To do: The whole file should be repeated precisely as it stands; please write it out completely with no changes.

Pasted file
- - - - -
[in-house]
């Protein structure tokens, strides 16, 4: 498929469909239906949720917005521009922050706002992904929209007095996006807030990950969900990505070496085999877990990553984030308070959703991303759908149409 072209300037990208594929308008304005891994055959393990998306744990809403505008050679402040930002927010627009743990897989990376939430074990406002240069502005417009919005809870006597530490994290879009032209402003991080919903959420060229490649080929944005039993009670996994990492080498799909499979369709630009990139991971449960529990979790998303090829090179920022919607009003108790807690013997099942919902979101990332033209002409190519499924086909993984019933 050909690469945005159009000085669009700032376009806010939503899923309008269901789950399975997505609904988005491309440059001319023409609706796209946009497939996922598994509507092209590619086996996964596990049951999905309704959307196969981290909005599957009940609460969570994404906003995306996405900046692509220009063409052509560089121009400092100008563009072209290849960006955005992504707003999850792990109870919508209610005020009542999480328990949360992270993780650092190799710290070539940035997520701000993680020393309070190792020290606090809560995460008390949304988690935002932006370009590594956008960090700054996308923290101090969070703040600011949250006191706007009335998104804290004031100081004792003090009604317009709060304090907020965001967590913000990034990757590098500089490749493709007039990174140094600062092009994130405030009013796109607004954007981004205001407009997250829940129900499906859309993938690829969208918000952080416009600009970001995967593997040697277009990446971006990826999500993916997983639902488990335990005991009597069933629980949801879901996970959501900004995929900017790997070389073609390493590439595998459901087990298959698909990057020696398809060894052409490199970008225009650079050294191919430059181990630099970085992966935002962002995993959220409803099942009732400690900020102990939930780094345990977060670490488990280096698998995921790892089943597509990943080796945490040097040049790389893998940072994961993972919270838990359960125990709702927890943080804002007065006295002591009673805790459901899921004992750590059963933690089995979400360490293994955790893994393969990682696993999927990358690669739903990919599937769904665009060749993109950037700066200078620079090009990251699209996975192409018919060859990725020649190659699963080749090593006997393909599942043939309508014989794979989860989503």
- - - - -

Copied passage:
[in-house]
């Protein structure tokens, strides 16, 4: 498929469909239906949720917005521009922050706002992904929209007095996006807030990950969900990505070496085999877990990553984030308070959703991303759908149409 072209300037990208594929308008304005891994055959393990998306744990809403505008050679402040930002927010627009743990897989990376939430074990406002240069502005417009919005809870006597530490994290879009032209402003991080919903959420060229490649080929944005039993009670996994990492080498799909499979369709630009990139991971449960529990979790998303090829090179920022919607009003108790807690013997099942919902979101990332033209002409190519499924086909993984019933 050909690469945005159009000085669009700032376009806010939503899923309008269901789950399975997505609904988005491309440059001319023409609706796209946009497939996922598994509507092209590619086996996964596990049951999905309704959307196969981290909005599957009940609460969570994404906003995306996405900046692509220009063409052509560089121009400092100008563009072209290849960006955005992504707003999850792990109870919508209610005020009542999480328990949360992270993780650092190799710290070539940035997520701000993680020393309070190792020290606090809560995460008390949304988690935002932006370009590594956008960090700054996308923290101090969070703040600011949250006191706007009335998104804290004031100081004792003090009604317009709060304090907020965001967590913000990034990757590098500089490749493709007039990174140094600062092009994130405030009013796109607004954007981004205001407009997250829940129900499906859309993938690829969208918000952080416009600009970001995967593997040697277009990446971006990826999500993916997983639902488990335990005991009597069933629980949801879901996970959501900004995929900017790997070389073609390493590439595998459901087990298959698909990057020696398809060894052409490199970008225009650079050294191919430059181990630099970085992966935002962002995993959220409803099942009732400690900020102990939930780094345990977060670490488990280096698998995921790892089943597509990943080796945490040097040049790389893998940072994961993972919270838990359960125990709702927890943080804002007065006295002591009673805790459901899921004992750590059963933690089995979400360490293994955790893994393969990682696993999927990358690669739903990919599937769904665009060749993109950037700066200078620079090009990251699209996975192409018919060859990725020649190659699963080749090593006997393909599942043939309508014989794979989860989503």